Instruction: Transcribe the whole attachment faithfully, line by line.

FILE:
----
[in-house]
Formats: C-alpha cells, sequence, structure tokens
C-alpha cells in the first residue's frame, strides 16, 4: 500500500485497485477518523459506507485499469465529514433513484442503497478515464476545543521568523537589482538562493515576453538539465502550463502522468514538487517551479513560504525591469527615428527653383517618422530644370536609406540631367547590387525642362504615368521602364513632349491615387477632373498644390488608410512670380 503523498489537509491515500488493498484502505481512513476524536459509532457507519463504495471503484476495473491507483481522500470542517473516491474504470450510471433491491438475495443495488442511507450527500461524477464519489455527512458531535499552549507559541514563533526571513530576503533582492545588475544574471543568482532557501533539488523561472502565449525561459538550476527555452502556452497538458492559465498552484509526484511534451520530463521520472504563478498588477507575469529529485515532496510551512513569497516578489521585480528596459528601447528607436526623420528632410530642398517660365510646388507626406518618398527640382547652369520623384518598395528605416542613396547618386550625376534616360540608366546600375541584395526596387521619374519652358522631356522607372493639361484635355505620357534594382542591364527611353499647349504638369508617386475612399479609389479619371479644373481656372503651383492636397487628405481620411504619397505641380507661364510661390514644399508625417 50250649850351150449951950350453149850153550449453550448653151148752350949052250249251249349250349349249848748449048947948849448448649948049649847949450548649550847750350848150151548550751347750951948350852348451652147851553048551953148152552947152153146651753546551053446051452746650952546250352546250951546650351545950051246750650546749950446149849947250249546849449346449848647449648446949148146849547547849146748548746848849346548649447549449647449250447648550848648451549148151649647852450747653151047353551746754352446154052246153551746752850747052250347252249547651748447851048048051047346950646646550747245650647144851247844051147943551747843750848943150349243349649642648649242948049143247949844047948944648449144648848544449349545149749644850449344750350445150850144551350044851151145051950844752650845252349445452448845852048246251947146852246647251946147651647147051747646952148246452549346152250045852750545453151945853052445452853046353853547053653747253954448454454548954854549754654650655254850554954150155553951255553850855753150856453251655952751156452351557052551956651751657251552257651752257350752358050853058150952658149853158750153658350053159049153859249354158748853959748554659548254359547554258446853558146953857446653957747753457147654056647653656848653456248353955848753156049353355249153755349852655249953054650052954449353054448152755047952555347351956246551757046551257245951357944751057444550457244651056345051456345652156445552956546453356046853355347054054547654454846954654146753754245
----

[in-house]
Formats: C-alpha cells, sequence, structure tokens
C-alpha cells in the first residue's frame, strides 16, 4: 500500500485497485477518523459506507485499469465529514433513484442503497478515464476545543521568523537589482538562493515576453538539465502550463502522468514538487517551479513560504525591469527615428527653383517618422530644370536609406540631367547590387525642362504615368521602364513632349491615387477632373498644390488608410512670380 503523498489537509491515500488493498484502505481512513476524536459509532457507519463504495471503484476495473491507483481522500470542517473516491474504470450510471433491491438475495443495488442511507450527500461524477464519489455527512458531535499552549507559541514563533526571513530576503533582492545588475544574471543568482532557501533539488523561472502565449525561459538550476527555452502556452497538458492559465498552484509526484511534451520530463521520472504563478498588477507575469529529485515532496510551512513569497516578489521585480528596459528601447528607436526623420528632410530642398517660365510646388507626406518618398527640382547652369520623384518598395528605416542613396547618386550625376534616360540608366546600375541584395526596387521619374519652358522631356522607372493639361484635355505620357534594382542591364527611353499647349504638369508617386475612399479609389479619371479644373481656372503651383492636397487628405481620411504619397505641380507661364510661390514644399508625417 50250649850351150449951950350453149850153550449453550448653151148752350949052250249251249349250349349249848748449048947948849448448649948049649847949450548649550847750350848150151548550751347750951948350852348451652147851553048551953148152552947152153146651753546551053446051452746650952546250352546250951546650351545950051246750650546749950446149849947250249546849449346449848647449648446949148146849547547849146748548746848849346548649447549449647449250447648550848648451549148151649647852450747653151047353551746754352446154052246153551746752850747052250347252249547651748447851048048051047346950646646550747245650647144851247844051147943551747843750848943150349243349649642648649242948049143247949844047948944648449144648848544449349545149749644850449344750350445150850144551350044851151145051950844752650845252349445452448845852048246251947146852246647251946147651647147051747646952148246452549346152250045852750545453151945853052445452853046353853547053653747253954448454454548954854549754654650655254850554954150155553951255553850855753150856453251655952751156452351557052551956651751657251552257651752257350752358050853058150952658149853158750153658350053159049153859249354158748853959748554659548254359547554258446853558146953857446653957747753457147654056647653656848653456248353955848753156049353355249153755349852655249953054650052954449353054448152755047952555347351956246551757046551257245951357944751057444550457244651056345051456345652156445552956546453356046853355347054054547654454846954654146753754245